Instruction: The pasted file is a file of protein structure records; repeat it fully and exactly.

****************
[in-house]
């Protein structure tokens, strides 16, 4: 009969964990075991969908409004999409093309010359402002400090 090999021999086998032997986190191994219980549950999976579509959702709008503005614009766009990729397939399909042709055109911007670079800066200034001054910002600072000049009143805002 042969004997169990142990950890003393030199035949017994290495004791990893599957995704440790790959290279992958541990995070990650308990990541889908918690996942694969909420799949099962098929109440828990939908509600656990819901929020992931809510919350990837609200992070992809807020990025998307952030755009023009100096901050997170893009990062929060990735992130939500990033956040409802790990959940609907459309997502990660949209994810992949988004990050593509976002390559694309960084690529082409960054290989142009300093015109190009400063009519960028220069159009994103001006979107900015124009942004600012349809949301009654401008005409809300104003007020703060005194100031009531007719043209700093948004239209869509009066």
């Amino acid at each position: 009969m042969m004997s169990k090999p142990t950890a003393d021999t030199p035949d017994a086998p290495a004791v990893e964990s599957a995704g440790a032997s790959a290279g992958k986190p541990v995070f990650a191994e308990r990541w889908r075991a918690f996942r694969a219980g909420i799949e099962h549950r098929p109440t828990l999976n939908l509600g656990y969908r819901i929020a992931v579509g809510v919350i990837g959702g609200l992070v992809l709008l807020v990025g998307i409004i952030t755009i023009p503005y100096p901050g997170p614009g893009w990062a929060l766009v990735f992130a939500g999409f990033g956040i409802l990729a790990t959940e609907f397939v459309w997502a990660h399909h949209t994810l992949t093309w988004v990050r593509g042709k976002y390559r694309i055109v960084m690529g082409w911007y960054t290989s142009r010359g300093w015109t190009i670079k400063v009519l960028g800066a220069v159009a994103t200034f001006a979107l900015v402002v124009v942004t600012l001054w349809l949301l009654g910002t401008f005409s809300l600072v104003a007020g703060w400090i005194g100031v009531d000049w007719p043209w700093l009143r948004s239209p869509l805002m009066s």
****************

[in-house]
């Protein structure tokens, strides 16, 4: 009969964990075991969908409004999409093309010359402002400090 090999021999086998032997986190191994219980549950999976579509959702709008503005614009766009990729397939399909042709055109911007670079800066200034001054910002600072000049009143805002 042969004997169990142990950890003393030199035949017994290495004791990893599957995704440790790959290279992958541990995070990650308990990541889908918690996942694969909420799949099962098929109440828990939908509600656990819901929020992931809510919350990837609200992070992809807020990025998307952030755009023009100096901050997170893009990062929060990735992130939500990033956040409802790990959940609907459309997502990660949209994810992949988004990050593509976002390559694309960084690529082409960054290989142009300093015109190009400063009519960028220069159009994103001006979107900015124009942004600012349809949301009654401008005409809300104003007020703060005194100031009531007719043209700093948004239209869509009066």
């Amino acid at each position: 009969m042969m004997s169990k090999p142990t950890a003393d021999t030199p035949d017994a086998p290495a004791v990893e964990s599957a995704g440790a032997s790959a290279g992958k986190p541990v995070f990650a191994e308990r990541w889908r075991a918690f996942r694969a219980g909420i799949e099962h549950r098929p109440t828990l999976n939908l509600g656990y969908r819901i929020a992931v579509g809510v919350i990837g959702g609200l992070v992809l709008l807020v990025g998307i409004i952030t755009i023009p503005y100096p901050g997170p614009g893009w990062a929060l766009v990735f992130a939500g999409f990033g956040i409802l990729a790990t959940e609907f397939v459309w997502a990660h399909h949209t994810l992949t093309w988004v990050r593509g042709k976002y390559r694309i055109v960084m690529g082409w911007y960054t290989s142009r010359g300093w015109t190009i670079k400063v009519l960028g800066a220069v159009a994103t200034f001006a979107l900015v402002v124009v942004t600012l001054w349809l949301l009654g910002t401008f005409s809300l600072v104003a007020g703060w400090i005194g100031v009531d000049w007719p043209w700093l009143r948004s239209p869509l805002m009066s």